Restoring Vintage Western Saddles
By Alain Eon
$45 ~ Softcover ~ 64 pages
Reviewed by Jess Hallas-Kilcoyne
Alain Eon’s passion for vintage saddles began in 1969 during his six month stint working on a ranch in Wyoming. Just 22 years old, he had left his native France to fulfill his childhood dream of being a cowboy and experiencing firsthand the culture of the Old West. One day, the ranch boss asked Eon to clean a collection of old saddles that were being stored in the tack room. “Discovering the fantastic work of the saddle makers of the past century,” says Eon, “I was immediately conquered, and that passion never left me.”
Returning to France in 1970, Eon began working on his first saddle making project, which he completed in 1972. Over the years, he honed his leather working skills, building 20 or so older style saddles for friends. Then, in the 1980s, he made the transition from saddle making to saddle restoration. Now, with more than 60 saddles in his collection, Eon hopes to share his passion and considerable knowledge through his book, Restoring Vintage Western Saddles.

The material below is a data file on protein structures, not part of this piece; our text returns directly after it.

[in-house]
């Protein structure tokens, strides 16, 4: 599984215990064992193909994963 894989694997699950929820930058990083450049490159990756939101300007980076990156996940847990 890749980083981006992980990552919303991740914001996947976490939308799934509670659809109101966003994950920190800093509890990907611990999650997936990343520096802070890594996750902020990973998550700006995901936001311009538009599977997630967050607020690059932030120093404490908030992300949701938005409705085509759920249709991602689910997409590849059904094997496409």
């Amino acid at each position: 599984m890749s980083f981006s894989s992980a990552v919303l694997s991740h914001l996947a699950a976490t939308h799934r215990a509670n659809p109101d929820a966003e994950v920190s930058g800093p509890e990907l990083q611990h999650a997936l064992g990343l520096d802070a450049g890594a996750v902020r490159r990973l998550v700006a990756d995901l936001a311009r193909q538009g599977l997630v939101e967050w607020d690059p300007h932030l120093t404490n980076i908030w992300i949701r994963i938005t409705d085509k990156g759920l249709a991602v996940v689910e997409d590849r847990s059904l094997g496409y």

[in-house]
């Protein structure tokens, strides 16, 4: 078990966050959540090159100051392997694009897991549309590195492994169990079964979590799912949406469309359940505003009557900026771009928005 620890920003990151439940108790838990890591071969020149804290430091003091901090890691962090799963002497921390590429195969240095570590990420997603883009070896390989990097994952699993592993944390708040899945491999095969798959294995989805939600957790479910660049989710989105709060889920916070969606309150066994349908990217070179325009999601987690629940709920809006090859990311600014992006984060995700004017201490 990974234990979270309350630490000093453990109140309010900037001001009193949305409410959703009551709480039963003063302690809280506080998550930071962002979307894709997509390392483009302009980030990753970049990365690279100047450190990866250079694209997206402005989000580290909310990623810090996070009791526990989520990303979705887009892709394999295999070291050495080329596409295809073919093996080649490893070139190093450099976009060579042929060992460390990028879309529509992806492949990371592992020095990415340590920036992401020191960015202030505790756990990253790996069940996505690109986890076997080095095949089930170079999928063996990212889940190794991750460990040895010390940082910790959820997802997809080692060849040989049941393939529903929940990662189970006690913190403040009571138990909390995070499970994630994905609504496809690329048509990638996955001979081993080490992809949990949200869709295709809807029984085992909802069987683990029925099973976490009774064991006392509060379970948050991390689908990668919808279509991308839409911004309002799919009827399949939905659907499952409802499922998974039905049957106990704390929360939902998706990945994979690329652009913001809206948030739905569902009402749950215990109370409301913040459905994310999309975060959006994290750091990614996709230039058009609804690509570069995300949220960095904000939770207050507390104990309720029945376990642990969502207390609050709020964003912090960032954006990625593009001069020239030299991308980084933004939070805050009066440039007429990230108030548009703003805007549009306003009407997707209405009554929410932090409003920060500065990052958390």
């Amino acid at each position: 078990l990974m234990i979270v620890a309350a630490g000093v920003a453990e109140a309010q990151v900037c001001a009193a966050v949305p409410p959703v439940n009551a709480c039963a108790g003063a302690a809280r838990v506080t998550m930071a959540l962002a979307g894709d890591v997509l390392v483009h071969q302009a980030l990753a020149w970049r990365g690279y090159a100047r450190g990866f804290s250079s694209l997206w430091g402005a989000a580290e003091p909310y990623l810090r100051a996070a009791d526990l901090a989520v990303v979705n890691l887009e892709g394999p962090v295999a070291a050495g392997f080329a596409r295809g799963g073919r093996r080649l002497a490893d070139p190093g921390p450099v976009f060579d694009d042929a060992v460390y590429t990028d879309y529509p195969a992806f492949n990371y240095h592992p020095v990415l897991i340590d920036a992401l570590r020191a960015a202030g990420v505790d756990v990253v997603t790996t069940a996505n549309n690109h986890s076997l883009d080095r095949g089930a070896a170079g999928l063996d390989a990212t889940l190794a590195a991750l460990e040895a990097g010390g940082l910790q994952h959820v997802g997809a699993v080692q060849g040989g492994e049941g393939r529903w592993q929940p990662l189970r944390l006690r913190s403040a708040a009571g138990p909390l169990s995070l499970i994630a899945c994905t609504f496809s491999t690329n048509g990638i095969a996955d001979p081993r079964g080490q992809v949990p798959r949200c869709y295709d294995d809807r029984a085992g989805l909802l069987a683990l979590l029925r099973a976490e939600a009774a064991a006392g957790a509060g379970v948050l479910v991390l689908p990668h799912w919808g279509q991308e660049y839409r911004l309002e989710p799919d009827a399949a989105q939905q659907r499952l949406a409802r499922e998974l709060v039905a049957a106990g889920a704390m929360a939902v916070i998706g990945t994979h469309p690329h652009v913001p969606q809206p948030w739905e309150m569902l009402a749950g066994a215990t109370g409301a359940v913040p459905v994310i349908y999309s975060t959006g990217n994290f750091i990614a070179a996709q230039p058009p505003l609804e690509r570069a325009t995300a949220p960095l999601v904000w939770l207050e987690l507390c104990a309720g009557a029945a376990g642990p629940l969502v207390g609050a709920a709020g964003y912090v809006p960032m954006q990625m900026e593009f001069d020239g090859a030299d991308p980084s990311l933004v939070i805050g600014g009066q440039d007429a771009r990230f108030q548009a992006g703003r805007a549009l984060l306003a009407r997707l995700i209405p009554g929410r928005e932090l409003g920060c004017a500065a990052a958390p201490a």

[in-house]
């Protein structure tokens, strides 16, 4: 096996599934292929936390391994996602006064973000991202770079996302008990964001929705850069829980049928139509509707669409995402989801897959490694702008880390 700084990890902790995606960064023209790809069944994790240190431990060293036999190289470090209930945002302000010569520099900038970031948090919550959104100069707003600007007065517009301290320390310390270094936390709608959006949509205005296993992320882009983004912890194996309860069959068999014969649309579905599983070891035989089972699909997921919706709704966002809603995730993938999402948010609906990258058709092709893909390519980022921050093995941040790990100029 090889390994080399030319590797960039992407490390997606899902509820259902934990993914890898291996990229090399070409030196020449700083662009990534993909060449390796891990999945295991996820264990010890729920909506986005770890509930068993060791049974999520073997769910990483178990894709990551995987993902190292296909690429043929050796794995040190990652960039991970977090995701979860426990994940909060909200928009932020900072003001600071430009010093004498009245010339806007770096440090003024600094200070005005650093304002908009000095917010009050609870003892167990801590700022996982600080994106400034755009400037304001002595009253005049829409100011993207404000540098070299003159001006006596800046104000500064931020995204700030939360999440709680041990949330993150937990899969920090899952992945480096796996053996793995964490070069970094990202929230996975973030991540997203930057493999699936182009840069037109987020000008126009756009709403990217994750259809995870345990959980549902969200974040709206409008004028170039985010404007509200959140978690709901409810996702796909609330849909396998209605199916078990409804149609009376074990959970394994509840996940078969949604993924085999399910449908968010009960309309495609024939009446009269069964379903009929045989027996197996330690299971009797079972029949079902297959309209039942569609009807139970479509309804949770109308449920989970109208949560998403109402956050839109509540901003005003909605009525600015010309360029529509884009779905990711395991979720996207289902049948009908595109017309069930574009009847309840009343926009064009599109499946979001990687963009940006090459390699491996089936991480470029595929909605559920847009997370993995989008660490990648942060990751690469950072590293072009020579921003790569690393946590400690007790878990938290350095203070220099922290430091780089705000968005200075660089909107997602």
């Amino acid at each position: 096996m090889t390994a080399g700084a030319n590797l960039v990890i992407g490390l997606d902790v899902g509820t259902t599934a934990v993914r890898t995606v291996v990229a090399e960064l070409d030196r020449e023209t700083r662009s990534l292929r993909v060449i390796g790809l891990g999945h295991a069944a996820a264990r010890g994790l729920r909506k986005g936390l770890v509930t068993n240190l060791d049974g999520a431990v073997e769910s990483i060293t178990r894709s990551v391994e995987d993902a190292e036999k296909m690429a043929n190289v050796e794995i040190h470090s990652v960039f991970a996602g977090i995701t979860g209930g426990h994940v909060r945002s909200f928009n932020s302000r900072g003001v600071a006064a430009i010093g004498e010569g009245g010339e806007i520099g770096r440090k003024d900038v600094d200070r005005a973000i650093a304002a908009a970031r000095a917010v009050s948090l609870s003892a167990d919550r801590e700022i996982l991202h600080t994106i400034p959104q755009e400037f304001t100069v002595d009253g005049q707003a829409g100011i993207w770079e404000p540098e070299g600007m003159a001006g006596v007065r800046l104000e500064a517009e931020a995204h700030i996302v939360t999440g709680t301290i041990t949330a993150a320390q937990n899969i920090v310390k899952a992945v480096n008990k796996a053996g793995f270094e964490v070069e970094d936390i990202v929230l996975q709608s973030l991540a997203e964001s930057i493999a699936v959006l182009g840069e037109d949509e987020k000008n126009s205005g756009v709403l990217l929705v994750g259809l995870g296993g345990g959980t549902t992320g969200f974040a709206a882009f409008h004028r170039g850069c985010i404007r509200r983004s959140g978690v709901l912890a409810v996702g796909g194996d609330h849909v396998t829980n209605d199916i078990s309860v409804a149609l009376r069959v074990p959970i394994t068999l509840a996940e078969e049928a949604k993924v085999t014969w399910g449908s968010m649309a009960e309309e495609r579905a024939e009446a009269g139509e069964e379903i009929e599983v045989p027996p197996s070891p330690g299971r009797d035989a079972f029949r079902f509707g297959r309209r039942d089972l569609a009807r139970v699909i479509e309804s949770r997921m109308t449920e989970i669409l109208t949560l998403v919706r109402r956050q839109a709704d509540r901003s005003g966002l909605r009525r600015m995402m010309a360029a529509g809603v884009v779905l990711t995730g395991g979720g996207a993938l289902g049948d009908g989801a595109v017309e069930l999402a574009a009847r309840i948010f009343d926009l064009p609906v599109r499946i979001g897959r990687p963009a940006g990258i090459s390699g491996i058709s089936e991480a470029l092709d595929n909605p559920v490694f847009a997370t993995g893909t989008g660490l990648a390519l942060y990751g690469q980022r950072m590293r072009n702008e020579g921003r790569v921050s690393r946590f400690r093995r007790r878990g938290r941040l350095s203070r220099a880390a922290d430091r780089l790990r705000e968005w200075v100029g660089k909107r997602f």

With detailed, easy to follow step-by-step directions, the book follows the restoration of two vintage saddles – an Aniser from St Joseph, Missouri, circa 1920, and a Steel Fork N°320, circa 1900 – from cleaning and reconditioning to repairs and re-assembly. The less than perfect English translation in no way detracts from the clarity of the instructions, which are thoughtfully laid out and expressed. The highlight of the book is undoubtedly the 340+ beautiful photographs that do a wonderful job of illustrating each step in the restoration process. Rounding off the book is a “before and after” gallery that shows the dramatic transformation of five raggedy, musty-looking antique saddles into shining specimens of truly spectacular craftsmanship – each one clearly a labour of love for Eon.
A desire to try one’s own hand at saddle restoration is by no means a pre-requisite for the enjoyment and appreciation of this book. Eon’s enthusiasm for illuminating the technical skill and artistry of the saddle makers of past times is contagious, and even readers without knowledge of, or even a particular interest in, vintage saddles will still find themselves enthralled by the fascinating process involved in breathing new life into these tangible pieces of history.
For more information, or to purchase Restoring Vintage Western Saddles, please visit http://alain.eon.free.fr.
This review originally appeared in the June 2013 issue of Canadian Horse Journal.